The top benefits of minimizing choices are:
- Cut back on negative reviews
- Product development
Following A Minimalist Theme
One of the top trending UI patterns for apps is minimalist design. Many of you may have heard the term. It builds on the importance of simplicity, clarity, and legibility.
All features should demonstrate a level of ease and use. Endless options should not be of significant importance to this theme.
Minimalists use enough white space to increase focus. It reduces the complexity of having too many decisions. In addition, it also reduces the use of unfamiliar elements and limits the UI colors to three.
According to Ismail Benmbarek, typography and objects with too much personality induce less emotion. Users want to text and UI elements that are big and simple.
Studies have found simple, and big have induced more emotion. That is because minimizing is what helps users get more involved. New and mature products should benefit from using these tips.
The UX can quickly promote its core value so product managers can focus on advertising its essential features. In contrast, mature products can focus on addressing how to maintain a competitive edge over the competition. In addition, proper use of white space will help the product to find its way to success.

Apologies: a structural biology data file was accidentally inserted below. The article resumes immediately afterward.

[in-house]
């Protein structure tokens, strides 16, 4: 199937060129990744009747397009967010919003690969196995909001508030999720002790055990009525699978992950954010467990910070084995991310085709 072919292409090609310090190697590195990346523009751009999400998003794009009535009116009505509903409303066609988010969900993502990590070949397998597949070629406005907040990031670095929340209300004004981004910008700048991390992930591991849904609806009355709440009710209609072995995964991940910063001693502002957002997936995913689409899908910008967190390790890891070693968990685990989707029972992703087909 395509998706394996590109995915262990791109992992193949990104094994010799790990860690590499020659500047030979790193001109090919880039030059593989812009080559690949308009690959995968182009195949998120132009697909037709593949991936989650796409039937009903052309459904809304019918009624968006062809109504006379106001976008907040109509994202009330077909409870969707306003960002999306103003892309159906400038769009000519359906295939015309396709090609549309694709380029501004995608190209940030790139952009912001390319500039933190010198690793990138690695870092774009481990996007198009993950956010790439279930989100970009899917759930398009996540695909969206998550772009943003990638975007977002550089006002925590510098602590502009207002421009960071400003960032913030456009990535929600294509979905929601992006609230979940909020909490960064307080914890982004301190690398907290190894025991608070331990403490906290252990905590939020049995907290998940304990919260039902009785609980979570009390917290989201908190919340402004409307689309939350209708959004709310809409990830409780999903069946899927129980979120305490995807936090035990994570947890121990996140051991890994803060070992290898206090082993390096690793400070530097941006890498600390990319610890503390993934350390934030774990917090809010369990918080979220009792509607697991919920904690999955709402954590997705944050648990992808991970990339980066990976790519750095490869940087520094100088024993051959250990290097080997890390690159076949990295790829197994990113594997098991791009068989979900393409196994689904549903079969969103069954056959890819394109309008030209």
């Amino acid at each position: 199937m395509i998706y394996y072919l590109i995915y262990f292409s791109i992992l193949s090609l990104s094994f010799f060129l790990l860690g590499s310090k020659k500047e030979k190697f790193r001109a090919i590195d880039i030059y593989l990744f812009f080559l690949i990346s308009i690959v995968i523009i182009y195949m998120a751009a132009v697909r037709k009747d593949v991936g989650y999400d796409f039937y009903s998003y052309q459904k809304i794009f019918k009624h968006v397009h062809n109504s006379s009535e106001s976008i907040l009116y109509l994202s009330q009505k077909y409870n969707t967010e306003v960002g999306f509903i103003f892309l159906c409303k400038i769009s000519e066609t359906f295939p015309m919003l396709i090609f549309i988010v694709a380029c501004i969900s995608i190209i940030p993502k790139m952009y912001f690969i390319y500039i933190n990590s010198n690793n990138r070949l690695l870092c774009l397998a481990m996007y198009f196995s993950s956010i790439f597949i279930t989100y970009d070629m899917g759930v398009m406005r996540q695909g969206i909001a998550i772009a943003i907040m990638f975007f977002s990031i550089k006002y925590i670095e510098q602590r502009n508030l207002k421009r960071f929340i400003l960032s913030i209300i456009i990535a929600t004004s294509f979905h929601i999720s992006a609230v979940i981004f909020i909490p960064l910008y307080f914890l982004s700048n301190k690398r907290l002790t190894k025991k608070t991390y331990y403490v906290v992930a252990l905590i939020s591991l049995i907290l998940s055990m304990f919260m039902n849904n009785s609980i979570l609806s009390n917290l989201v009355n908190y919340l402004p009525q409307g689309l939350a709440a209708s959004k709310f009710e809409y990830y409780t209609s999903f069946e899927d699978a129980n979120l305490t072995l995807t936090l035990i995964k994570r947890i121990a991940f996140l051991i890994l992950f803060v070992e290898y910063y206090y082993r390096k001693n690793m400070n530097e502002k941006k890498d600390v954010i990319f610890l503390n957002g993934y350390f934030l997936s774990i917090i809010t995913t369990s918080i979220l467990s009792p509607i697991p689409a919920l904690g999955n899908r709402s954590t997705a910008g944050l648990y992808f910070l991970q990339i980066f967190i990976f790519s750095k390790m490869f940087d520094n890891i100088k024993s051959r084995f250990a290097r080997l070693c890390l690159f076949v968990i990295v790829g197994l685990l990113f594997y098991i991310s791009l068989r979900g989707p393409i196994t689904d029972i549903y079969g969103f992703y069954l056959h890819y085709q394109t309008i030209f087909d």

Cut Back On Negative Feedback
According to Ipsos and Medallia’s study on customer experience, personal experience with visual design impacts a brand.
Learn more about visual design in our article- Visual Design: Everything You Need to Know to Increase Product Sales
Based on the data from the studies, about 50% of users look at the personal experience as the main reason for choosing a product; and 20% of users prefer a product based on the recommendations from others, so customer feedback.
Medallia and Ipsos
That may seem like a low percentage. But further in the study, 47% of users abandon a brand because of negative reviews and online reputation.
Medallia and Ipsos
Why is that? Visual design can have a massive impact on this. Customer experience is less influenced by traditional media and is swayed by company advertising. It’s more about the interaction of design. It’s about user touchpoints and ease of navigation.
Stagnant products are currently in this phase. With progress at a halt, product managers have to revisit the product. It may have the right features and tools but could lack a balance of white space. As mentioned before, white space increases concentration. To increase the white space, options need to be reduced.
Reducing options will bring more attention to important ones. Fewer clutter results in easier navigation. User touchpoints are easier to interact with. Above all, customer experience will increase as a result. The more positive reviews, the more likely it will increase traffic and installment rates.